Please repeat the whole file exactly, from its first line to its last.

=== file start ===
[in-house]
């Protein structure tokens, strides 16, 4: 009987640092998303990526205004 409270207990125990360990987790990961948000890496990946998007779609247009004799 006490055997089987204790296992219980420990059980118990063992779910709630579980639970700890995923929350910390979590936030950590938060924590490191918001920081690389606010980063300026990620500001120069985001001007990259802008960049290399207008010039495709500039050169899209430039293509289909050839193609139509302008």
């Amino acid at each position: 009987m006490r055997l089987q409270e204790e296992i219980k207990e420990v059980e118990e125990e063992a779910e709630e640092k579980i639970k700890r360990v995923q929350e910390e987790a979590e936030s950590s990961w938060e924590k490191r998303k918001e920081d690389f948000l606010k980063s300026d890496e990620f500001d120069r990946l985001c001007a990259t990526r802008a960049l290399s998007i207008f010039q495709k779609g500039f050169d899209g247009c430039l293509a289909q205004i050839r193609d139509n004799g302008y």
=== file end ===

[in-house]
């Protein structure tokens, strides 16, 4: 009987640092998303990526205004 409270207990125990360990987790990961948000890496990946998007779609247009004799 006490055997089987204790296992219980420990059980118990063992779910709630579980639970700890995923929350910390979590936030950590938060924590490191918001920081690389606010980063300026990620500001120069985001001007990259802008960049290399207008010039495709500039050169899209430039293509289909050839193609139509302008």
């Amino acid at each position: 009987m006490r055997l089987q409270e204790e296992i219980k207990e420990v059980e118990e125990e063992a779910e709630e640092k579980i639970k700890r360990v995923q929350e910390e987790a979590e936030s950590s990961w938060e924590k490191r998303k918001e920081d690389f948000l606010k980063s300026d890496e990620f500001d120069r990946l985001c001007a990259t990526r802008a960049l290399s998007i207008f010039q495709k779609g500039f050169d899209g247009c430039l293509a289909q205004i050839r193609d139509n004799g302008y």